Date of this Version
When a dancing master arrived in Boston in 1685 and offered lessons and classes for both sexes during times normally reserved for church meetings, the Puritan ministers went to court to suppress the practice. Increase Mather (1639-1723) took the leading part, writing and publishing this tract, which compiles arguments and precedents for the prohibition of “Gynecandrical Dancing, [i.e.] Mixt or Promiscuous Dancing, viz. of Men and Women … together.” These justifications were certainly shared with the court, which found the dancing master guilty, fined him £100, and allowed him to skip town.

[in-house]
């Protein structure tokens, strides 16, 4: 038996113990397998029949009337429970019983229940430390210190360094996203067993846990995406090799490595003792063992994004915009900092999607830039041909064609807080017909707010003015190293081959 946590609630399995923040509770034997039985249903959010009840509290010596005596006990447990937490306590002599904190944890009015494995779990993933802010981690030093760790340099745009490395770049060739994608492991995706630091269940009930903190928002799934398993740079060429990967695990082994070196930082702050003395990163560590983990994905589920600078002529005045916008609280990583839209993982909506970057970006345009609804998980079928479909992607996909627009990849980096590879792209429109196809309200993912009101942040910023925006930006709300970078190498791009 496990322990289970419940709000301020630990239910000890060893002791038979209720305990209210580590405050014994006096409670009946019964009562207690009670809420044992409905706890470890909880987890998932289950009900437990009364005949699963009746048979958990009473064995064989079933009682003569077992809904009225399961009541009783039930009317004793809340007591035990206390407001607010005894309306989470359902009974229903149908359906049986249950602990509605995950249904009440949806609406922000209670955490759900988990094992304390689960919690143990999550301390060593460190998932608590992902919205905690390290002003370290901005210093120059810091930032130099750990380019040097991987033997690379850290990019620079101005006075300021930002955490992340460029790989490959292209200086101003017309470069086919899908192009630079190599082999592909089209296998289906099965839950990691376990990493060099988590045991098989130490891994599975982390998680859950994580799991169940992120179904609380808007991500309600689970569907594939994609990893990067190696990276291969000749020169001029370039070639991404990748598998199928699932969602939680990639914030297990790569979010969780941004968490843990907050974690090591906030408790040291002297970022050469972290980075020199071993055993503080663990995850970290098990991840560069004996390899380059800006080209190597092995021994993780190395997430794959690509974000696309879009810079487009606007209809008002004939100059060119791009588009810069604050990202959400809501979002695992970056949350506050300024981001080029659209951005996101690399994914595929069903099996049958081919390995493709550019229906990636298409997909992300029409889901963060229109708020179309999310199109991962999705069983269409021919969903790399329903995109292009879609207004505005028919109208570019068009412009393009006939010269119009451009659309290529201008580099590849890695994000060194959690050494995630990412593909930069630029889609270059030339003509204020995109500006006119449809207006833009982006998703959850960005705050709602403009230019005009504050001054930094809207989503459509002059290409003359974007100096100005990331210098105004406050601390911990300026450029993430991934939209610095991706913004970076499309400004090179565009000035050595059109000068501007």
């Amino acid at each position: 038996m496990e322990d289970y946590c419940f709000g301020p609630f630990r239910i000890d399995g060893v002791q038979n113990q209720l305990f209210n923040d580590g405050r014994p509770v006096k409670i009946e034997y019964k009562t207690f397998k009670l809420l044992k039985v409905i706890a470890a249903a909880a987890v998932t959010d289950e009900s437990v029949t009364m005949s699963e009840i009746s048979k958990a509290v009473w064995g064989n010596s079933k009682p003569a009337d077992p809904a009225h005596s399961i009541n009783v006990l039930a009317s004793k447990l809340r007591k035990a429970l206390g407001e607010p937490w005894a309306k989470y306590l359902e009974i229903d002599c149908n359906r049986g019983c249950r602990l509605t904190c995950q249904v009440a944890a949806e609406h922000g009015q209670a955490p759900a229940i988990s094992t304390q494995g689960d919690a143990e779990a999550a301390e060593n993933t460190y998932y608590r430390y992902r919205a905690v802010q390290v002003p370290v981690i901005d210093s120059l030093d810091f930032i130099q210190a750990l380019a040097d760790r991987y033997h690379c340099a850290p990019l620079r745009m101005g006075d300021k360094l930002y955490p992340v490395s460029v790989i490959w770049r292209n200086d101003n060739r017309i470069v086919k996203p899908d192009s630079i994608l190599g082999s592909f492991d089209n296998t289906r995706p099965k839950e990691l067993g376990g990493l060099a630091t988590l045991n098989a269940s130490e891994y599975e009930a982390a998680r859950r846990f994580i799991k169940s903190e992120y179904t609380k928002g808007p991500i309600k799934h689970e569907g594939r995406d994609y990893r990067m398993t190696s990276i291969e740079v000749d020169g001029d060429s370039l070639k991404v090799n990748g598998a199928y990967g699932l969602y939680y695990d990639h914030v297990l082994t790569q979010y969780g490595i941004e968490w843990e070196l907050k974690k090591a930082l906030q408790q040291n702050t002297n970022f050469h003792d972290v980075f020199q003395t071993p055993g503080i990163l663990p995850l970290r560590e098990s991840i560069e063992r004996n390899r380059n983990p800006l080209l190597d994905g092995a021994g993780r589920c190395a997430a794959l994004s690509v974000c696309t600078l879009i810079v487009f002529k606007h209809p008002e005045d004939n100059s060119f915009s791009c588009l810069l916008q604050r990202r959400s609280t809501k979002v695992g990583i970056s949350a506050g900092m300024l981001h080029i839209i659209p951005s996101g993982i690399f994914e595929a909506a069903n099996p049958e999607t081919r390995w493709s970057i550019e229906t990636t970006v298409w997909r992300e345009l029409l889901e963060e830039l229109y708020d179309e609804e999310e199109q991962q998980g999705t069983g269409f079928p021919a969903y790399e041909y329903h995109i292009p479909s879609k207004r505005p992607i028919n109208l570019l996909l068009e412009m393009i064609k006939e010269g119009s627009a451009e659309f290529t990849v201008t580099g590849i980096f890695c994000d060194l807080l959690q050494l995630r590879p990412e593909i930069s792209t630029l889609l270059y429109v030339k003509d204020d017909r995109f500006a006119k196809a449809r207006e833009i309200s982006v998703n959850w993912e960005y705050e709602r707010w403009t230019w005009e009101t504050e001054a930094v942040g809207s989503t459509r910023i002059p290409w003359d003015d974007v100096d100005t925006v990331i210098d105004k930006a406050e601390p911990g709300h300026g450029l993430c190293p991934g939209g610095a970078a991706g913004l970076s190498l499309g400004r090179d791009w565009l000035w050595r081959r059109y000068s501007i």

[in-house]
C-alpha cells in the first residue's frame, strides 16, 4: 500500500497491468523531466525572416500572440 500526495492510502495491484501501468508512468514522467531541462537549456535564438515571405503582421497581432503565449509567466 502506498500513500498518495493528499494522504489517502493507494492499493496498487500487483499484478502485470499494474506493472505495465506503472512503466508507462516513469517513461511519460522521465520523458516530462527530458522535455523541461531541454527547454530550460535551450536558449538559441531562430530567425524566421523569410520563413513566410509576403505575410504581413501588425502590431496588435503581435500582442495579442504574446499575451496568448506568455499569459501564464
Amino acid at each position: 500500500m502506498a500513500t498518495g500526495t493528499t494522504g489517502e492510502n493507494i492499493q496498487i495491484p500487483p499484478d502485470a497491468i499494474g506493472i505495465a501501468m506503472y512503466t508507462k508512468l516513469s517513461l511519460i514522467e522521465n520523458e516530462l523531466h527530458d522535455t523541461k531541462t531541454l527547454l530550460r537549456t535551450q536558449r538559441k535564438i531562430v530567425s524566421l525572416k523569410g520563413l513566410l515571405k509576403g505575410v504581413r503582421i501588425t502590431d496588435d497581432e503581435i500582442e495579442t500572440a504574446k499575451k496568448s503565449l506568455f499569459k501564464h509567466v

Mather’s tract on dancing is an overwhelming compendium of sources and authorities: from the Bible, classical authors, Christian Church Fathers, medieval philosophers, and Reformed theologians both Continental and English. None of them, it appears, approved of mixed dancing—because it leads to adultery and worse. The vilest sins and the direst disasters lie only a short step from the dance floor.
The Arrow is remarkable for two things (at least): for how much allusion and citation are packed into its brief 30 pages, and for how quickly it escalates the issue into life-or-death scenarios, all vividly painted to emphasize the mortal danger of men and women dancing together.